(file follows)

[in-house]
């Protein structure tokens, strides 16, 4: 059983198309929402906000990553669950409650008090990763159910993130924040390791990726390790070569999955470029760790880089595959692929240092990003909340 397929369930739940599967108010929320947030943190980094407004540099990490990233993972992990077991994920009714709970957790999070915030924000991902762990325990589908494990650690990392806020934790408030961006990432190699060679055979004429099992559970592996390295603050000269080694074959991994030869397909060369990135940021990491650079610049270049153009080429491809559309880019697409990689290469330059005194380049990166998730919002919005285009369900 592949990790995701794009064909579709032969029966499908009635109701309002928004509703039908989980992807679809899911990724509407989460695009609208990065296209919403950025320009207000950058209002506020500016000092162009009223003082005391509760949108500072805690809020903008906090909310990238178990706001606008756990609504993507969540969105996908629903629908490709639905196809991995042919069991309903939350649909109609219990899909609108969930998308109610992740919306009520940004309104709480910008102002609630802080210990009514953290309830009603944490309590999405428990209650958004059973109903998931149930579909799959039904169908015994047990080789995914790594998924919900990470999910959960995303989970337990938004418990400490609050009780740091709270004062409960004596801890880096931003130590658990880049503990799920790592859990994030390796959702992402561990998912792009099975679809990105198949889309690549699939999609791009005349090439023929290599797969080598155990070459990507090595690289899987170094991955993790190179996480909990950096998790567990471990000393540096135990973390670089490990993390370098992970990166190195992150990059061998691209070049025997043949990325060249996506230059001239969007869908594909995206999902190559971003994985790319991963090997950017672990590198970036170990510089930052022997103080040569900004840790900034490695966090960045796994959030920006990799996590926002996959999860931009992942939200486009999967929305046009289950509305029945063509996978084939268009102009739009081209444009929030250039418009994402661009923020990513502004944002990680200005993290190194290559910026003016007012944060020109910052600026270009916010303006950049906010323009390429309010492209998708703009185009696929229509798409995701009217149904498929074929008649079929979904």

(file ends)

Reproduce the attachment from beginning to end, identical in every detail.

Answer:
[in-house]
């Protein structure tokens, strides 16, 4: 059983198309929402906000990553669950409650008090990763159910993130924040390791990726390790070569999955470029760790880089595959692929240092990003909340 397929369930739940599967108010929320947030943190980094407004540099990490990233993972992990077991994920009714709970957790999070915030924000991902762990325990589908494990650690990392806020934790408030961006990432190699060679055979004429099992559970592996390295603050000269080694074959991994030869397909060369990135940021990491650079610049270049153009080429491809559309880019697409990689290469330059005194380049990166998730919002919005285009369900 592949990790995701794009064909579709032969029966499908009635109701309002928004509703039908989980992807679809899911990724509407989460695009609208990065296209919403950025320009207000950058209002506020500016000092162009009223003082005391509760949108500072805690809020903008906090909310990238178990706001606008756990609504993507969540969105996908629903629908490709639905196809991995042919069991309903939350649909109609219990899909609108969930998308109610992740919306009520940004309104709480910008102002609630802080210990009514953290309830009603944490309590999405428990209650958004059973109903998931149930579909799959039904169908015994047990080789995914790594998924919900990470999910959960995303989970337990938004418990400490609050009780740091709270004062409960004596801890880096931003130590658990880049503990799920790592859990994030390796959702992402561990998912792009099975679809990105198949889309690549699939999609791009005349090439023929290599797969080598155990070459990507090595690289899987170094991955993790190179996480909990950096998790567990471990000393540096135990973390670089490990993390370098992970990166190195992150990059061998691209070049025997043949990325060249996506230059001239969007869908594909995206999902190559971003994985790319991963090997950017672990590198970036170990510089930052022997103080040569900004840790900034490695966090960045796994959030920006990799996590926002996959999860931009992942939200486009999967929305046009289950509305029945063509996978084939268009102009739009081209444009929030250039418009994402661009923020990513502004944002990680200005993290190194290559910026003016007012944060020109910052600026270009916010303006950049906010323009390429309010492209998708703009185009696929229509798409995701009217149904498929074929008649079929979904």